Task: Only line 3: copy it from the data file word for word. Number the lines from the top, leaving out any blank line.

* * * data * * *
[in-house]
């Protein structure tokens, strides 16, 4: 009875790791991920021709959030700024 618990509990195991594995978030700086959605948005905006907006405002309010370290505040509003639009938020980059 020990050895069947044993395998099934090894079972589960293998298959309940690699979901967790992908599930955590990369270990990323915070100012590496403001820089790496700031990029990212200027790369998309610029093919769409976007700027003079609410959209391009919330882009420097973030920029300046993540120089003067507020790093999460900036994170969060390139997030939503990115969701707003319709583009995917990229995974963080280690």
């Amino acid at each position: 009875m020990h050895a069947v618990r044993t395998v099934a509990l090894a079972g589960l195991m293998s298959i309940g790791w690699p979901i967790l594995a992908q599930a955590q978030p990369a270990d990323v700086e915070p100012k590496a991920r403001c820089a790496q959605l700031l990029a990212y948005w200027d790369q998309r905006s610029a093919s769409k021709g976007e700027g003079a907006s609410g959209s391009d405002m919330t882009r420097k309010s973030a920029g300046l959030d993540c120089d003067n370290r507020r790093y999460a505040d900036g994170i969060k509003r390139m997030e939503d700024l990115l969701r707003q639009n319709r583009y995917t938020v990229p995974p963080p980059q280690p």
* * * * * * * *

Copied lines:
């Amino acid at each position: 009875m020990h050895a069947v618990r044993t395998v099934a509990l090894a079972g589960l195991m293998s298959i309940g790791w690699p979901i967790l594995a992908q599930a955590q978030p990369a270990d990323v700086e915070p100012k590496a991920r403001c820089a790496q959605l700031l990029a990212y948005w200027d790369q998309r905006s610029a093919s769409k021709g976007e700027g003079a907006s609410g959209s391009d405002m919330t882009r420097k309010s973030a920029g300046l959030d993540c120089d003067n370290r507020r790093y999460a505040d900036g994170i969060k509003r390139m997030e939503d700024l990115l969701r707003q639009n319709r583009y995917t938020v990229p995974p963080p980059q280690p």